Canada: Growing the market for what consumers love

Canadian consumers share a love for sweet potatoes and seek out the great nutritional value of these root vegetables. A large proportion of sweet potatoes available in Canada are imported from the United States. To increase Canadian growers’ competitiveness, Vineland Research and Innovation Centre (Vineland) is developing fresh market varieties better-adapted to our shorter growing season climate and ones better-suited for the processing sector.

Now in its third year, Vineland’s sweet potato breeding program has moved to a critical phase – farm trials in Ontario and the Maritimes. “So far we have screened over 2,500 sweet potato seeds, some of them acquired from our Louisiana State University collaborators, for several traits including flesh colour, shape quality, days to maturity, dry matter content and sugar content,” says Dr. Valerio Primomo, Vineland’s Research Scientist, Vegetable Breeding. “We have reduced the sample size to 15 top-performing varieties that are being evaluated by our partners throughout this summer including three growers in Southern Ontario and one in Nova Scotia.”

Sweet potatoes - including Covington, the main variety grown in Canada - require a long season to mature and are susceptible to chilling injury at temperatures below 12○C. Vineland’s breeding team is searching for alternative varieties better-adapted to our climate. “Growing sweet potatoes in Nova Scotia can be a challenge,” says Philip Keddy, Farm Manager at C O Keddy Farms in Kentville, Nova Scotia. “This summer, I am testing varieties that Vineland has been screening for early maturity and hardiness to cooler temperatures.”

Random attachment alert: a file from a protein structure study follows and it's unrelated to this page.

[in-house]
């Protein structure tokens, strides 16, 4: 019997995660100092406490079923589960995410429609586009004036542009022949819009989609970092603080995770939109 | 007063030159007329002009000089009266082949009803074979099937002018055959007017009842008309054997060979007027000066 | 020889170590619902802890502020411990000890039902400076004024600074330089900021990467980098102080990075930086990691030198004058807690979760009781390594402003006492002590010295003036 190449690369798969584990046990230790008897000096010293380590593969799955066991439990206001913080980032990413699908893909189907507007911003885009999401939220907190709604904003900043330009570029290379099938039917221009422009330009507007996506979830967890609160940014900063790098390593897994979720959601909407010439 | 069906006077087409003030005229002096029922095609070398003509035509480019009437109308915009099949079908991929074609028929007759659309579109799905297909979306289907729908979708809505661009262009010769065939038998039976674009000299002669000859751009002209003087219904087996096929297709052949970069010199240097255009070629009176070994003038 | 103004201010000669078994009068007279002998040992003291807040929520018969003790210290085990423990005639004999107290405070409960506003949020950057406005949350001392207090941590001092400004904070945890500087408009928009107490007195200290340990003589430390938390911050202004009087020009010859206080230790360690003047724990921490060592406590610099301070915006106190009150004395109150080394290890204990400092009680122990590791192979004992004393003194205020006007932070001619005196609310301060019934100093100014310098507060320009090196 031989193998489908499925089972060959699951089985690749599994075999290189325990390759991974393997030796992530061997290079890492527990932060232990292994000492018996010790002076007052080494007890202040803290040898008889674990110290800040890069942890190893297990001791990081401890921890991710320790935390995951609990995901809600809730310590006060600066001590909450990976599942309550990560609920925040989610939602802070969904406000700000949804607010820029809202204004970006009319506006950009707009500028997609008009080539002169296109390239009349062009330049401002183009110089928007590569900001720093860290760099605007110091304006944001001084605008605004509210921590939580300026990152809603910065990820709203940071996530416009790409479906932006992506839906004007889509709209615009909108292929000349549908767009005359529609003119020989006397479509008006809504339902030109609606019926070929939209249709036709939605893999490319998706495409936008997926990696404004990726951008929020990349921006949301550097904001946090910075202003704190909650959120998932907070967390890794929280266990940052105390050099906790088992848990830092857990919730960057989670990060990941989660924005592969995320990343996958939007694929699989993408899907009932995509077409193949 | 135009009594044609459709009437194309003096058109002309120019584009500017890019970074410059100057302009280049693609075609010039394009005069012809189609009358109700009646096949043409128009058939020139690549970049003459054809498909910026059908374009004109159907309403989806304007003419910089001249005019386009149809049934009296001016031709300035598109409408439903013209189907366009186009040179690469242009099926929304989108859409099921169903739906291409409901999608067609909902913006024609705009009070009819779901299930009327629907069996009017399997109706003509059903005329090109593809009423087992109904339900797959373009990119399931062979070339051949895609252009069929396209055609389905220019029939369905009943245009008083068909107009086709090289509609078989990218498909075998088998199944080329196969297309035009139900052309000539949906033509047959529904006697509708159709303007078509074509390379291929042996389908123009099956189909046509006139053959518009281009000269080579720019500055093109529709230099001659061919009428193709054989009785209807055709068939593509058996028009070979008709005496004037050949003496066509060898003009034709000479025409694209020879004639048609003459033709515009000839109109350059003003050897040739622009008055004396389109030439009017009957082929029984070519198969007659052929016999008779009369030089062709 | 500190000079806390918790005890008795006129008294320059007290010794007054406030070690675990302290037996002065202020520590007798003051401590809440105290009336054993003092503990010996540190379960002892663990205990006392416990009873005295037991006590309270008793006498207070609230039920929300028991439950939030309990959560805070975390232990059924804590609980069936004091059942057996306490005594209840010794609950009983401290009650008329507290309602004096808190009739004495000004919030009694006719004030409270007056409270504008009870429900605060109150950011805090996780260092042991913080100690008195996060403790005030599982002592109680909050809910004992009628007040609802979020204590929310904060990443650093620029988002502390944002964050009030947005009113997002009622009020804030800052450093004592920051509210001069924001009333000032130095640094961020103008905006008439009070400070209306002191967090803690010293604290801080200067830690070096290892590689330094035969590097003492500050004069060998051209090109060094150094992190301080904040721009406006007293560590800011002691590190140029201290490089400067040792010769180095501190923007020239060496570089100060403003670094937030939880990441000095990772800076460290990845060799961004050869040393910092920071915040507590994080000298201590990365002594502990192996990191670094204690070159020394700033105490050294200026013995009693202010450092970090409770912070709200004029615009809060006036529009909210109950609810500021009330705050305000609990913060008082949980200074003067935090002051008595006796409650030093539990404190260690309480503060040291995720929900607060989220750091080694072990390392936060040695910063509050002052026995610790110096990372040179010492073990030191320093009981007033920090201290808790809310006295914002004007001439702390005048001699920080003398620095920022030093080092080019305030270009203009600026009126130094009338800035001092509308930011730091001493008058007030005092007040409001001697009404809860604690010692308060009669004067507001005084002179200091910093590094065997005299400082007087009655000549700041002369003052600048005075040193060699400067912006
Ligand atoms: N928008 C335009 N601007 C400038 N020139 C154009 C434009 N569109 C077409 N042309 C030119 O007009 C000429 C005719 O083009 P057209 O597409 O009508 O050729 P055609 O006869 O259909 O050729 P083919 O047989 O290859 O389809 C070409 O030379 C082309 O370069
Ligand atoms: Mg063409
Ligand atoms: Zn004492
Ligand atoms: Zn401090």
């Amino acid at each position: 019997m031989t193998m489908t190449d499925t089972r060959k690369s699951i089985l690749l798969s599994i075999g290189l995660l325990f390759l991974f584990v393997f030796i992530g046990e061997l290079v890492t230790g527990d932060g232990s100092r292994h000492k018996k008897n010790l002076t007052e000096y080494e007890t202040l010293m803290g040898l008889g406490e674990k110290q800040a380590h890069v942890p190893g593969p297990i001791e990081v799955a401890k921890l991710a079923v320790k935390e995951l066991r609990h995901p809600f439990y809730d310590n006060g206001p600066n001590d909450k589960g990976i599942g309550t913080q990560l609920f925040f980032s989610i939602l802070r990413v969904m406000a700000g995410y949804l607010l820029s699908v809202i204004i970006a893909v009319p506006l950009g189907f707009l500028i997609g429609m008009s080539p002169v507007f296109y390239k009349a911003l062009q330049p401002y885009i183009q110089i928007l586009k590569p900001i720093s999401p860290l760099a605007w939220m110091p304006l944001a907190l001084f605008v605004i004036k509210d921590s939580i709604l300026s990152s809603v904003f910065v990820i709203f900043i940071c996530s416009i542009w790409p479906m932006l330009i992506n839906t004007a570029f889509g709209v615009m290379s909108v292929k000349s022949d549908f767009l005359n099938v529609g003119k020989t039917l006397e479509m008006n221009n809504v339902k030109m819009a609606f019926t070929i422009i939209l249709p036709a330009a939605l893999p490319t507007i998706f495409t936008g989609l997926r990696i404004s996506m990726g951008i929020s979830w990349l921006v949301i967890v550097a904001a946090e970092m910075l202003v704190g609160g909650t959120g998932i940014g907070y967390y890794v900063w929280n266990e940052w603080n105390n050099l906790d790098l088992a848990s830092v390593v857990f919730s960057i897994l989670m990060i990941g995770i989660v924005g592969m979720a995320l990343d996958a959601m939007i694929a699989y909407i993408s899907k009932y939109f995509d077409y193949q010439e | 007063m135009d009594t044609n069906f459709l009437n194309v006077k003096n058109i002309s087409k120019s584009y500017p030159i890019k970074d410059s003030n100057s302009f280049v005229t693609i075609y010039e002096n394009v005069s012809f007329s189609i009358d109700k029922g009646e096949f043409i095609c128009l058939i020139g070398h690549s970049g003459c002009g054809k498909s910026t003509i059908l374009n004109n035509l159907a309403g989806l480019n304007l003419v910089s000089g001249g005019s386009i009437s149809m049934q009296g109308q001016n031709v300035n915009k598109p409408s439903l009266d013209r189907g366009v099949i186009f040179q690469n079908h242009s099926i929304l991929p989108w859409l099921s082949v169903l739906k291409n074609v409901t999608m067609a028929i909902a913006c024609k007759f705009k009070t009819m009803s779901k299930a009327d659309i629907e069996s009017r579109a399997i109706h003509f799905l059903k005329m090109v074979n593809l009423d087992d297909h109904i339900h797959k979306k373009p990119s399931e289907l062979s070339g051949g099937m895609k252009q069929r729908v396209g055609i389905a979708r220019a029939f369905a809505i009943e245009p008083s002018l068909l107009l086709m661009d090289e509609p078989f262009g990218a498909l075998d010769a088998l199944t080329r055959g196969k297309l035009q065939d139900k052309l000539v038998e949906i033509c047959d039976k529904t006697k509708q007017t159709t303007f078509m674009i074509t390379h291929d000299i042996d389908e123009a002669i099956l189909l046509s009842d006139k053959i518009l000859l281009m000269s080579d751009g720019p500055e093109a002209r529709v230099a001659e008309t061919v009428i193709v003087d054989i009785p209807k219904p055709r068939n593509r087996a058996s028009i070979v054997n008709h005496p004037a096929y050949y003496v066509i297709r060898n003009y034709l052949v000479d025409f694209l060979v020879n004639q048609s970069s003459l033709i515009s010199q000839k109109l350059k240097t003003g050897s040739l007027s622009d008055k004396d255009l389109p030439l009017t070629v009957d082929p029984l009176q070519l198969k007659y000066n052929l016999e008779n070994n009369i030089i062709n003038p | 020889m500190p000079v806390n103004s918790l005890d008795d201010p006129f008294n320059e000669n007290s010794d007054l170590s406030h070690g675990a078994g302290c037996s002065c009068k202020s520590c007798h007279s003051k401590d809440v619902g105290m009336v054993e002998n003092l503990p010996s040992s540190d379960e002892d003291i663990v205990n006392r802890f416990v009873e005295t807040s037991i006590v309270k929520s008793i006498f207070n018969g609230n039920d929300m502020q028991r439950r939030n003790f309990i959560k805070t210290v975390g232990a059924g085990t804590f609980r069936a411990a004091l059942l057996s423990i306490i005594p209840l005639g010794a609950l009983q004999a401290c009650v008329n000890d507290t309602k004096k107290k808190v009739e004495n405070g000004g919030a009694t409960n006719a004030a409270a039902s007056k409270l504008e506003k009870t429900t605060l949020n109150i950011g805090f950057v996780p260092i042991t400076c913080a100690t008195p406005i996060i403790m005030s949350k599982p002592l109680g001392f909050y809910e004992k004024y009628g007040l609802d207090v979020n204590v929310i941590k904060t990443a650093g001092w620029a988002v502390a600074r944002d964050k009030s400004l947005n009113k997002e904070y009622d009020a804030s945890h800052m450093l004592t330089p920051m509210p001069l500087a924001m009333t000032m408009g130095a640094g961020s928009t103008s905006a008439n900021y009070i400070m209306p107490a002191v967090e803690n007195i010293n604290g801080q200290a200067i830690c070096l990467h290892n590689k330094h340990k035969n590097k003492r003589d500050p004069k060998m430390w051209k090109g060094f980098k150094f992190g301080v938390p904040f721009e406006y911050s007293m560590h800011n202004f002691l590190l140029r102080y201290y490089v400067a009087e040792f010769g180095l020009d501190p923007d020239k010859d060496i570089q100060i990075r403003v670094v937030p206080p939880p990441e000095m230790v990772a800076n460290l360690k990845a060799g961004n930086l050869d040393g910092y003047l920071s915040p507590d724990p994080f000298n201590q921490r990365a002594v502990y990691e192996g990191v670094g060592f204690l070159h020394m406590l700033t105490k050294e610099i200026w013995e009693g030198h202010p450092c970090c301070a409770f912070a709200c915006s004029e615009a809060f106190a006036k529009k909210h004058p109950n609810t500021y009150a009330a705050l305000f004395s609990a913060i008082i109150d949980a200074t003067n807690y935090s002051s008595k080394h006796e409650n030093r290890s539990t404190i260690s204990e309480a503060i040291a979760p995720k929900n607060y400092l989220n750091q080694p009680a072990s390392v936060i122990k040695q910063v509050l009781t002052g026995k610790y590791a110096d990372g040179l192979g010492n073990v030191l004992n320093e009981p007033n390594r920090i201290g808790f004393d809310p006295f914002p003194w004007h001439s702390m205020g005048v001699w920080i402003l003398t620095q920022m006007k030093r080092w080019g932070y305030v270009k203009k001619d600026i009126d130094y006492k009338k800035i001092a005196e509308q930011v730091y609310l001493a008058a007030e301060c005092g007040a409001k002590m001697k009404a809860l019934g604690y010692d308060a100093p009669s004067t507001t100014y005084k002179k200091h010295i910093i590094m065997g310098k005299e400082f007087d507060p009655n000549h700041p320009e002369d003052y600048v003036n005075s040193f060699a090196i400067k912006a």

Currently, only varieties from the United States are used for processing sweet potato fries. Pride Pak, a fresh fruit and vegetable processor in Mississauga, has shown interest in sourcing Canadian sweet potatoes for their production. “Once the 15 selected sweet potato varieties have been evaluated by the growers, we will process and test them for cutting ease, packaging and shelf-life,” says Steven Karr, Founder, Pride Pak.

Vineland’s Consumer Insights team will undertake sensory and consumer evaluation on sweet potato fries beginning in November. Using the 15 farm-evaluated and currently available varieties, they will create a preference map to define sensory attributes that drive consumers’ liking for sweet potato fries. Consumer preference results will be integrated with agronomic performance and used to guide the sweet potato breeding program.

Vineland’s industry-focused research creates impactful results for the Canadian horticulture industry.

This research project is funded through the Growing Forward 2 AgriInnovation Program, Agriculture and Agri-Food Canada’s Canadian Agricultural Adaptation Program and the Ontario Ministry of Agriculture and Food’s New Directions Research Program.

For more information:
Vineland Research
Valerio Primomo, Research Scientist, Vegetable Breeding
T: +1 905-562-0320 ext873

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